Tagged: Chengdu

Chengdu Challenge #22: ‘Saliva’ (Mouthwatering) Chicken (Kou Shui Ji), or Bobo Chicken, or Bang Bang Chicken, or…

You Know You Want It: ‘Saliva’ Chicken~~ Which name do you prefer for Sichuan cold chicken in red-hot chili oil? Saliva chicken (let’s translate it as “mouthwatering” chicken)? Bobo chicken? Bon bon chicken? Bang bang chicken? Or just plain old cold chicken? From what I can tell from multiple Sichuan restaurants, cookbooks and the Web, the names are almost interchangeable, and there’s no real consensus on the ingredients and proportions in each. They are all based on homemade, high-quality chili oil (hong you), of course, and from there include varying...

Chengdu Challenge #15: Dumplings in Red Oil (Zhong Shui Jiao)

It’s All About the Sauce~~ If you’ve ever had dumplings in red oil at a real Sichuan restaurant then you know it’s all about the sauce. While every Chinese cuisine can claim a wonton, jaozi or siu mai of its own, only Sichuan floats its famous shui jiao in a sweet-hot special sauce. As such, it kind of blows all other dumplings out of the water. It’s hard to guess exactly what’s in that special sauce, besides chili oil, but you know it when you taste it. You also know you...

Chengdu Challenge #10: Mapo Doufu (Mapo Tofu)

The Queen of Mapo Doufu Recipes~~ Best tofu dish in the world? Mapo tofu, without doubt. You may be thinking that’s not saying much. But it is. In fact, forget that it features tofu. I’ll put this beefy, spicy, chili bean dish up against your favorite American beef-and-bean chili any day. I’ve been making mapo doufu—“pock-marked mother’s bean curd”—for years. It was one of the first dishes I learned from our brilliant chef Qing Qing, who taught Lotus Culinary’s cooking classes at the Sichuan Higher Institute of Cuisine in the early...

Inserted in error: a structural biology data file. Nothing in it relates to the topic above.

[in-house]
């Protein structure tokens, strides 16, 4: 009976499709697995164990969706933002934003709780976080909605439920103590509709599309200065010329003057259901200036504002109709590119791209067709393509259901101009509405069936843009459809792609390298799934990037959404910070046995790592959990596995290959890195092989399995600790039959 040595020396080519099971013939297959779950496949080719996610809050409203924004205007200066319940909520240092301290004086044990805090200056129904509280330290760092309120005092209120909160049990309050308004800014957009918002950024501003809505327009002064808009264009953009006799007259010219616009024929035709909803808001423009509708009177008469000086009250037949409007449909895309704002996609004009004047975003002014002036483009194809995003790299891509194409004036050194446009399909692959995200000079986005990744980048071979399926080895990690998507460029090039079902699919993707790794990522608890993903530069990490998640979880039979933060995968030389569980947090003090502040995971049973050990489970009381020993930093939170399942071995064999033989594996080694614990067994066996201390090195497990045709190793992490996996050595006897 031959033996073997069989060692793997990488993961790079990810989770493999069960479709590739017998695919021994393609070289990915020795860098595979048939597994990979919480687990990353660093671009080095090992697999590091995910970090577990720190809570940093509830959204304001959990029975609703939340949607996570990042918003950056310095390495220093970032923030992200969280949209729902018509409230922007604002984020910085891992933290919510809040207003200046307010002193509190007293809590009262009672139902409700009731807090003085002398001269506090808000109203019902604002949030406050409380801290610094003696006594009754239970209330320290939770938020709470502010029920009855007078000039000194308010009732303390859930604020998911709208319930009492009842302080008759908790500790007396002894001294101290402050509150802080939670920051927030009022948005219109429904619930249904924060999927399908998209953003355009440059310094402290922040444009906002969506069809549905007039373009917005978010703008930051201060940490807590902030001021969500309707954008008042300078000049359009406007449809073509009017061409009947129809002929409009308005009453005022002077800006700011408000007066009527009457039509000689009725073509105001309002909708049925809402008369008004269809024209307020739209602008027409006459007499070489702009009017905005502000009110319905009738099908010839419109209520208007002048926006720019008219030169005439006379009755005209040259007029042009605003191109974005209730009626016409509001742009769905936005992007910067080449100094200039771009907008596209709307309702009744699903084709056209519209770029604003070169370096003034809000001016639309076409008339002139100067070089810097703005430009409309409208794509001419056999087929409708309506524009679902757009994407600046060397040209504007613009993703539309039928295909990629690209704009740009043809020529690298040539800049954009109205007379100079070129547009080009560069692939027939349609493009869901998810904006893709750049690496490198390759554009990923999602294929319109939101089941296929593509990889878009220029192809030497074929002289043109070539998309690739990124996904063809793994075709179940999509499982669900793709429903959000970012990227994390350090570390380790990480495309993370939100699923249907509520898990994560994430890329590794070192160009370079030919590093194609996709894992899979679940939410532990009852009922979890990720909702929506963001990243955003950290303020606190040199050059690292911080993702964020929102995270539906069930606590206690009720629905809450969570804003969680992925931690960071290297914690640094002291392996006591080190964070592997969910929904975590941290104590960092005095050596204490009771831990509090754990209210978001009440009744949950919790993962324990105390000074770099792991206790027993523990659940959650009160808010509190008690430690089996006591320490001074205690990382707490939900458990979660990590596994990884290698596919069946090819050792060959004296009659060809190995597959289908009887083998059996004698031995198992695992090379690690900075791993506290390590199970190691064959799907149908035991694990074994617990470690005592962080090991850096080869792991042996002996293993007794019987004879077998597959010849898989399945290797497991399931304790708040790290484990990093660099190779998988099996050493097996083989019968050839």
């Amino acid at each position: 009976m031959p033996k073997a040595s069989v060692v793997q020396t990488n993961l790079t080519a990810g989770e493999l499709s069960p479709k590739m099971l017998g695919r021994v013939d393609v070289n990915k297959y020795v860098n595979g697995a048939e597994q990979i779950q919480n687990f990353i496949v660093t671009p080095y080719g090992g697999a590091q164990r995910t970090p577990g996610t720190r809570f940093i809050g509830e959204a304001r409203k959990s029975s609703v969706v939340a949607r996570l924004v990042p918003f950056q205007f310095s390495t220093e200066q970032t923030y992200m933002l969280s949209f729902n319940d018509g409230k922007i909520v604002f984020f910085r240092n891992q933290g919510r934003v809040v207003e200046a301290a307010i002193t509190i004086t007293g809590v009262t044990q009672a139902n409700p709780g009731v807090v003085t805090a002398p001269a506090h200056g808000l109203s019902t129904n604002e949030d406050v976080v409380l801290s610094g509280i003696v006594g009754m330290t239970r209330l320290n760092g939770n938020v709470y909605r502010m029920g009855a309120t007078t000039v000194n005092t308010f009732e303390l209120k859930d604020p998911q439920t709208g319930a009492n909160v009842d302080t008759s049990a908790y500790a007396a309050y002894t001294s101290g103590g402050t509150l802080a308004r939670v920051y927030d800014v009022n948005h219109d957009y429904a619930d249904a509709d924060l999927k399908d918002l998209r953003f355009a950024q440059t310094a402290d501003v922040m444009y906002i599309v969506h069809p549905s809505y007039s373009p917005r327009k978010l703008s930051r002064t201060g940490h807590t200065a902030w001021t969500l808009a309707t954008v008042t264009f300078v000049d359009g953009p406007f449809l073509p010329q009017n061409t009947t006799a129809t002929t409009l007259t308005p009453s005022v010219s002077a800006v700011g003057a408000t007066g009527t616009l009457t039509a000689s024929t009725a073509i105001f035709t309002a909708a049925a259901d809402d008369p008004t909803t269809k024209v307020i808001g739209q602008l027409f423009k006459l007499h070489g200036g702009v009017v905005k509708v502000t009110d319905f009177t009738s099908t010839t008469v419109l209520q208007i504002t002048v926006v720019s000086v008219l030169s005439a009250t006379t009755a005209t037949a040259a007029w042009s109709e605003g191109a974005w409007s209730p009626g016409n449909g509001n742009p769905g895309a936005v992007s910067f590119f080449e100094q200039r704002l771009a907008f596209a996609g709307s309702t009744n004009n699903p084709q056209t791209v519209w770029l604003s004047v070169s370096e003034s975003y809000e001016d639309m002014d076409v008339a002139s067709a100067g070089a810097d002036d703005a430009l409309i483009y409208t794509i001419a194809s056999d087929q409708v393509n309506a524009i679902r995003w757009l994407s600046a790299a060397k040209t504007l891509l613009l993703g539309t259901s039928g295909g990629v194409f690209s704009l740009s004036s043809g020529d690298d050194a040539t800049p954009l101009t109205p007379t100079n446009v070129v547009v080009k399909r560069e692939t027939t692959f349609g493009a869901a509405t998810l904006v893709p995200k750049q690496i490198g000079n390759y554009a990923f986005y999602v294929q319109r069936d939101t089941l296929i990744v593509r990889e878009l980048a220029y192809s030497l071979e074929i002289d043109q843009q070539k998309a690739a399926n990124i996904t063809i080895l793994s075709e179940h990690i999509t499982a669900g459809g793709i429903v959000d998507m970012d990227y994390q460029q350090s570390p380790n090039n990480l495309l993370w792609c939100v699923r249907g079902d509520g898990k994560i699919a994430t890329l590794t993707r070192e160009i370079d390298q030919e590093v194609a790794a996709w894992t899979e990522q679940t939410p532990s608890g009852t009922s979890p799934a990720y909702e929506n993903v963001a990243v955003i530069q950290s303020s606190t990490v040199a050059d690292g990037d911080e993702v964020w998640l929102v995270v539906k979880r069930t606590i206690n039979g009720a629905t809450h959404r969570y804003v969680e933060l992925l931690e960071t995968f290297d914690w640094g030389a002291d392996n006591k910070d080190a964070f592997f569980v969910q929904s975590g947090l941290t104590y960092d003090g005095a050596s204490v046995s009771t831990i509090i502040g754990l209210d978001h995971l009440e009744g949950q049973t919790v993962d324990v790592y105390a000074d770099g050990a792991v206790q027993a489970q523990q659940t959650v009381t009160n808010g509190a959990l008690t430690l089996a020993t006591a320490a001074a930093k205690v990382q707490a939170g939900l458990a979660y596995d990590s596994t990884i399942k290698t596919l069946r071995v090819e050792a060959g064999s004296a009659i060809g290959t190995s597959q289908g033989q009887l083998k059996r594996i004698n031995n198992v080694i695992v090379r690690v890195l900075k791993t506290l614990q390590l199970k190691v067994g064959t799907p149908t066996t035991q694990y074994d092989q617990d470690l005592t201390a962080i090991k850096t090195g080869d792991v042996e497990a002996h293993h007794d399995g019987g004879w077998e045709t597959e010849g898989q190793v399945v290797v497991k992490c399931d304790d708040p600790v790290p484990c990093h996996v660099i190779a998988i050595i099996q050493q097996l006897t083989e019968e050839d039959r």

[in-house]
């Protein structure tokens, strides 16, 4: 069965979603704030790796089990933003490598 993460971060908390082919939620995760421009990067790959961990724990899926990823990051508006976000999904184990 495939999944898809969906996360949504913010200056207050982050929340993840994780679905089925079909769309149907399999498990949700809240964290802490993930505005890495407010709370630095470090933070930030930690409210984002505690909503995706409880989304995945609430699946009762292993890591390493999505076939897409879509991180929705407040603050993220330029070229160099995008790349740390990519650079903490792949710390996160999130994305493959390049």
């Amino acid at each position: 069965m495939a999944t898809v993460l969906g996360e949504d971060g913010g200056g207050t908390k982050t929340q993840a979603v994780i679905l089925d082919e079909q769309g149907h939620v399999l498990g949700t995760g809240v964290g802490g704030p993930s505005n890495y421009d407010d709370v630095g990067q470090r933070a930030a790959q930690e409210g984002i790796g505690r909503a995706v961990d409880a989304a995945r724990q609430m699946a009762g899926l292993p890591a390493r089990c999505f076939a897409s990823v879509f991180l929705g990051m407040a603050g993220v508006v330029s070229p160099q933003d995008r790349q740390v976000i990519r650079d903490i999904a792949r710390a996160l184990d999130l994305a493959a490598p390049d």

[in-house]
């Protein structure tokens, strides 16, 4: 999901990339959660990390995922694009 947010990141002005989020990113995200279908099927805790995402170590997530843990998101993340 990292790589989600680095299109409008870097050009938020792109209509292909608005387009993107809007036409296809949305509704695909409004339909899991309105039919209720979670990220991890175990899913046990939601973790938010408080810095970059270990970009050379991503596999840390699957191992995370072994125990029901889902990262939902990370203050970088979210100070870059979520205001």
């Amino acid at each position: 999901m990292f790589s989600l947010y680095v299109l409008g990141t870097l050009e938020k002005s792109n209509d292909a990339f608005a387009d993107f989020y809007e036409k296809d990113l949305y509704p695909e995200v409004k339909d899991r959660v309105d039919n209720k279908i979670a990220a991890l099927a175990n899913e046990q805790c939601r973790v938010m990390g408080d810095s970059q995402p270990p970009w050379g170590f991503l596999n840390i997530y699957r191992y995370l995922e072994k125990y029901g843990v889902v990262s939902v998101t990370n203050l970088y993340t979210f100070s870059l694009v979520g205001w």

Spice Shopping in Sichuan

A Spicy Girl Shops for Spices~~ I just returned from a trip to Chengdu (and Hong Kong, Guangzhou, Shanghai). I never get enough of Sichuan, which may explain why I always try to bring all its goodies back with me. This is just some of the Sichuan spicy stuff I stuffed in my luggage, bought at Chengdu’s jaw-dropping wholesale spice market, its fascinating supermarkets  and wet markets and a sidewalk artisan food stall with the best sauces on earth (really!): Three kinds of freshly dried Sichuan chili peppers, or la...